Goodnight Games has made an interesting action game in Malevolent Machines ($1.99). It’s a game with some clever ideas, and a unique art style that looks both a little ugly and yet detailed and stylish in its own way. It’s a game with some bugs and issues, but a lot of good ideas at the heart that shine through the experience. It’s an experience that may be off-putting to some folks, but its unique charms and quirks wormed its way into my heart as an entertaining and unique action game.
Malevolent Machines has you controlling Dr. Leyla Green, a mad scientist of sorts who commands the deadly Juggerbot and a glowing claw. Her creatures have been set free by a mysterious foe that’s her strangely-named assistant, Reginald von Cornballer. That’s not exactly his name, but Leyla keeps messing up his name in a running gag, and I’m being thematically appropriate here. If they win, the world’s done for, and Dr. Green loses her funding, so in the name of science, she’s going to take down her escaped minions. So, through 25 levels and a high-score-chasing survival mode that unlocks once you beat the game, you have to take these foes on in an auto-running action game.
The combat has you controlling both Juggerbot and Leyla. You tap to fire with Juggerbot, and then you can swipe up to jump, down to slide, and right to use Leyla’s attack that both punches and repels objects. the levels increasingly chain together more and more difficult sequences of enemies, and force you to worry not just about the aerial hazards, but also who’s coming after Leyla and how you are supposed to stop them. The early levels really ease you in, but later ones start to live up to the promise of the game. You’ll be managing Juggerbot’s ammo and trying not to overheat, while sliding and punching back projectiles. The boss fights oddly don’t combine the two phases of the game. It sounded like a cool idea when the bosses were discussed, but it feels kind of backwards to the game. The best moments are when you’re balancing everything out, why not have a boss where Juggerbot has to fire down missiles, while Leyla tries to punch back whatever she can?
The art style is rather interesting, as there’s a kind of beautiful ugliness to it. The color palettes are varied, and your Juggerbot has this kind of unique design to it. Some of the art elements look a bit like they’re just low resolution enough for the game, but yet, it all comes together in a pleasing way? I think it’s the commitment to the game. A cheaply-made game would squelch or short-change some art aspects, but Malevolent Machines feels like everything was made for a certain purpose, everything was designed. There’s some ugliness to the finished product, but not in a bad way. It has character. I will say, the game runs on the iPad, but it’s kind of squished. Play this on the iPhone, it looks a lot better in 16:9 aspect ratio and makes the beautiful, well-made art aspects look as they should.
The controls are a little sloppy, where sometimes certain gestures have wound up with me doing the wrong move, but in general, this is a genius idea for a mobile game. Juggerbot’s shot range is one-dimensional, so tapping anywhere on the screen will fire straight from where you tap. Then, you can swipe anywhere to do Leyla’s moves. It’s a combo that works really well on both phone and tablet. You have full control of what you’re doing no matter what is happening on screen. It’s why I’m willing to accept that whatever shortcomings I find with Malevolent Machines are just part of the experience, because the core idea feels really clever.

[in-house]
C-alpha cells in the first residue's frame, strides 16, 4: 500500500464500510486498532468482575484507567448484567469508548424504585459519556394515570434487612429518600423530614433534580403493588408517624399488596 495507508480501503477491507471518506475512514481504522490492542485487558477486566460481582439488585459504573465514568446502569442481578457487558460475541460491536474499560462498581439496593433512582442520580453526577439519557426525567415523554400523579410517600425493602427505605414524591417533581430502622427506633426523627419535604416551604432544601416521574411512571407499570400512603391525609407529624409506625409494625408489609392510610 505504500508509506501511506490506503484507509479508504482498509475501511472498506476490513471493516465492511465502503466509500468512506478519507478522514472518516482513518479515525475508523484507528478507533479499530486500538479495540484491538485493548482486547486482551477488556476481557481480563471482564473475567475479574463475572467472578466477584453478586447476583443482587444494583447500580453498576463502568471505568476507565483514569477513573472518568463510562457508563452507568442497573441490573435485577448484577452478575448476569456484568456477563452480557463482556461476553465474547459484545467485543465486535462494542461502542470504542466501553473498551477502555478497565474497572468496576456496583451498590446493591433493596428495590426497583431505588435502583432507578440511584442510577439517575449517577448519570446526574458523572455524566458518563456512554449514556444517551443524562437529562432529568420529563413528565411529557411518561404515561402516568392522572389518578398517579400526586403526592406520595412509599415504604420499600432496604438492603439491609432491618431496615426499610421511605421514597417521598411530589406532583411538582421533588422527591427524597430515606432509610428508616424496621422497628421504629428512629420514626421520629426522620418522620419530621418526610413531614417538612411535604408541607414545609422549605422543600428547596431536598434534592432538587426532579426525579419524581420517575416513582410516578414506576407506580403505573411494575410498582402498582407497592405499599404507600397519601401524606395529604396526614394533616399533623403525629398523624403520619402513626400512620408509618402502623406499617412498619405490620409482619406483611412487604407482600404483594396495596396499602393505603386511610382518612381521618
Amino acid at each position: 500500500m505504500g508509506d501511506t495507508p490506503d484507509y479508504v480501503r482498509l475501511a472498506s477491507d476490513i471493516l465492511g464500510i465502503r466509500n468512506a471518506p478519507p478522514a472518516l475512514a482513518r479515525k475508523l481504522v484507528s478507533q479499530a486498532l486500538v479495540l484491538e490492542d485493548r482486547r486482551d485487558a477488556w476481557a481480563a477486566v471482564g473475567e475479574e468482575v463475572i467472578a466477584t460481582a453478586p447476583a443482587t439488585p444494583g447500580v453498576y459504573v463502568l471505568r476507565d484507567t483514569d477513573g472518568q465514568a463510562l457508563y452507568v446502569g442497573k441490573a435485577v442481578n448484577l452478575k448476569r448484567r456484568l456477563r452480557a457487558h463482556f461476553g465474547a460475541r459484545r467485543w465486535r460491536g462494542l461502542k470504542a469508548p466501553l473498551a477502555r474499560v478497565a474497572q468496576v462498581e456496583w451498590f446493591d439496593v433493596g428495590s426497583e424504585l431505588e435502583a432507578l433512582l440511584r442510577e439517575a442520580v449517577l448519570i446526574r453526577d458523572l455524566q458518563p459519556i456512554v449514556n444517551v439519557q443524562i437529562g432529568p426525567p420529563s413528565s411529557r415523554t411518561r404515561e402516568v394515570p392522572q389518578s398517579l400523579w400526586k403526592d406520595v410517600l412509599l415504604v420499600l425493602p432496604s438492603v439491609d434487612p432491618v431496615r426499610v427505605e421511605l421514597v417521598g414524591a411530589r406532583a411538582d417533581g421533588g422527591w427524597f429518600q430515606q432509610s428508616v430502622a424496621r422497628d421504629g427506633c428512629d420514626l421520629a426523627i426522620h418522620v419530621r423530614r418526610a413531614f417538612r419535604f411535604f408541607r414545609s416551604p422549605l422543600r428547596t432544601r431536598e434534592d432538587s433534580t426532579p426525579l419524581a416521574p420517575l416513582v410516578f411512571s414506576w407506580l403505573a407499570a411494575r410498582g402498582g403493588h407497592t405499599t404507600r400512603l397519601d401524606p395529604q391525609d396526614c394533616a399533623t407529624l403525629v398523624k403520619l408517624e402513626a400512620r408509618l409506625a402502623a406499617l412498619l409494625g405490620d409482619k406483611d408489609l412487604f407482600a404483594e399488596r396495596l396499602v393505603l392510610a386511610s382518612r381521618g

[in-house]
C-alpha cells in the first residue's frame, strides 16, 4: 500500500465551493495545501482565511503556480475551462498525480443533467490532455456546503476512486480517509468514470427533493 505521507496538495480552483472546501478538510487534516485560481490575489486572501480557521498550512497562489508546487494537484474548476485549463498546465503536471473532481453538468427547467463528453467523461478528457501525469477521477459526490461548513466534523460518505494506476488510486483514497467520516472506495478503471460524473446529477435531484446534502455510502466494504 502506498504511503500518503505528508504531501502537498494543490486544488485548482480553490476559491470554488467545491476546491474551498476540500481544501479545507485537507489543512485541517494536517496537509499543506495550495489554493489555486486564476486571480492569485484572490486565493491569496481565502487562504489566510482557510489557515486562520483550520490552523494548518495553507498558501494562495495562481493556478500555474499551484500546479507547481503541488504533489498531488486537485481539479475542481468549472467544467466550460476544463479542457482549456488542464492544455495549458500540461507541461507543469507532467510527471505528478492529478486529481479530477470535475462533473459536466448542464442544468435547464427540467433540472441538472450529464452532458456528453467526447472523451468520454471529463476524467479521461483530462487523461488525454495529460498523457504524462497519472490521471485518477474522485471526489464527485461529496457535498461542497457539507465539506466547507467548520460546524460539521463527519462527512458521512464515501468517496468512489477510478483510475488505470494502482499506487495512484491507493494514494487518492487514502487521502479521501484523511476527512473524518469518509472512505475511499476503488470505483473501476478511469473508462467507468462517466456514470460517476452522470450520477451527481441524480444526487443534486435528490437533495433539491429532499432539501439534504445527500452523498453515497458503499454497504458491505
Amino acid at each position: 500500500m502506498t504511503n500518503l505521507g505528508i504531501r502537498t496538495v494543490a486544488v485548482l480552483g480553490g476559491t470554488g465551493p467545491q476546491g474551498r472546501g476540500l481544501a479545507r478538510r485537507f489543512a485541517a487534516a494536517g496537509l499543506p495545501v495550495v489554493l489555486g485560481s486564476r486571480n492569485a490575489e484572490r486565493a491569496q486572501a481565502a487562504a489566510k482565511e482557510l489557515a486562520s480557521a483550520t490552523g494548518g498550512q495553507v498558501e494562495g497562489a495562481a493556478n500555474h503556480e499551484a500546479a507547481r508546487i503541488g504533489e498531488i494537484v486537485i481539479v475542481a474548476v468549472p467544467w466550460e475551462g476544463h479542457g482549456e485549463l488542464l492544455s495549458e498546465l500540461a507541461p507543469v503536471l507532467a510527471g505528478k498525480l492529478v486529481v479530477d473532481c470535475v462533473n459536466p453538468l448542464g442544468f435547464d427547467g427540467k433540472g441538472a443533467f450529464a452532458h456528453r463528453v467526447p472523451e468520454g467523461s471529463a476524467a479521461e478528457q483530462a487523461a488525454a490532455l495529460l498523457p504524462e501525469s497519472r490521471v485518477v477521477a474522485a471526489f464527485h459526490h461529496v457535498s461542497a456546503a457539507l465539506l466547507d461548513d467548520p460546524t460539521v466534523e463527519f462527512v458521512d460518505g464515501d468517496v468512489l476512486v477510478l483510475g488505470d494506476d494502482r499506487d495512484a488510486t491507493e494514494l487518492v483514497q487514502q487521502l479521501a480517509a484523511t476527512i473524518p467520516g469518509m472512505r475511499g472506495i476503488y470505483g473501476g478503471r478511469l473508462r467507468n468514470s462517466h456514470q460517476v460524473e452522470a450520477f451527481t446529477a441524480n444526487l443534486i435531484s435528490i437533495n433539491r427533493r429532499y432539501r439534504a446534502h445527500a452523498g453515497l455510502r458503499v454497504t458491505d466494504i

The story is absolutely nonsensical. I described a bit of it earlier, but that was from sourcing official materials. If you just dive into the game without reading, it seems to involve a woman with some robotic experiments being funded by her university, and some eyepatch dude with a name that starts with an R trying to stop her? But maybe he’s her lowly assistant who gets ignored, and is acting out? I can’t figure out who’s talking in some of the cutscenes. This kind of nonsensicality rises up to the level of absurdity, and so it’s still kind of enjoyable because you don’t know what to expect next! Or it’s just bad enough to cycle back around to being good again.
I am generally a fan of games that feel like good, solidly-constructed products. Ones that combine a strong artistic sense with execution of the creative premise, with as few flaws as possible. But give me a definitive character and creative purpose and I’ll have more fun than I would with a game with generic art that’s made well. I’d much rather play a million Malevolent Machines games rather than another match-3 with a candy art style. But some people enjoy those kinds of games, and might not enjoy this. Follow your bliss, folks.
But the sloppiness does hold Malevolent Machines back, and I could understand if it dissuades you from checking this out. But there’s a lot of really good moments here, and whatever is bad feels like just minor issues. Like, the tutorial not being skippable or causing issues if you quit before starting the first level, these are fixable issues that maybe just didn’t come up in testing. And the art’s weird issues might just be a matter of taste, too: or the artist could see intent of the art as more important than specificity. But perhaps these are dealbreakers for you, and I understand, because shortcomings do exist. But Malevolent Machines has a heart to it that was apparent from whenever I saw the game, and despite whatever lackluster elements there are, there’s a fun experience to be had here. It’s just not the best ‘product’ you’ll ever find on the App Store, that’s for sure.